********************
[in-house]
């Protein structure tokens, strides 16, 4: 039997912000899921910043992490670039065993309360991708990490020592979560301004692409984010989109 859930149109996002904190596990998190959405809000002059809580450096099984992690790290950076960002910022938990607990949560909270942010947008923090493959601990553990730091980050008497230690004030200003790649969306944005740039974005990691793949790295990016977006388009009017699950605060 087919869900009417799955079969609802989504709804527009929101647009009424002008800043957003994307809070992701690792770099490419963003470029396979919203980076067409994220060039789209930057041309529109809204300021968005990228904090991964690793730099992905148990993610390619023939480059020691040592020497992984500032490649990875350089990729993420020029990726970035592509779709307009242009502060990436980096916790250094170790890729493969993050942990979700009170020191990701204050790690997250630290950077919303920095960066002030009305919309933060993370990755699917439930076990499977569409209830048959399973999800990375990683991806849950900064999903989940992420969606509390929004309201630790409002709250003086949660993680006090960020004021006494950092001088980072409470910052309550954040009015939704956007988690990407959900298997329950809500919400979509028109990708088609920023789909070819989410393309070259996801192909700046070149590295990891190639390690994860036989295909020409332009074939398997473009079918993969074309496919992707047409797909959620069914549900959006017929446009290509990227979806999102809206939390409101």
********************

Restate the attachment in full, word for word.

[in-house]
């Protein structure tokens, strides 16, 4: 039997912000899921910043992490670039065993309360991708990490020592979560301004692409984010989109 859930149109996002904190596990998190959405809000002059809580450096099984992690790290950076960002910022938990607990949560909270942010947008923090493959601990553990730091980050008497230690004030200003790649969306944005740039974005990691793949790295990016977006388009009017699950605060 087919869900009417799955079969609802989504709804527009929101647009009424002008800043957003994307809070992701690792770099490419963003470029396979919203980076067409994220060039789209930057041309529109809204300021968005990228904090991964690793730099992905148990993610390619023939480059020691040592020497992984500032490649990875350089990729993420020029990726970035592509779709307009242009502060990436980096916790250094170790890729493969993050942990979700009170020191990701204050790690997250630290950077919303920095960066002030009305919309933060993370990755699917439930076990499977569409209830048959399973999800990375990683991806849950900064999903989940992420969606509390929004309201630790409002709250003086949660993680006090960020004021006494950092001088980072409470910052309550954040009015939704956007988690990407959900298997329950809500919400979509028109990708088609920023789909070819989410393309070259996801192909700046070149590295990891190639390690994860036989295909020409332009074939398997473009079918993969074309496919992707047409797909959620069914549900959006017929446009290509990227979806999102809206939390409101």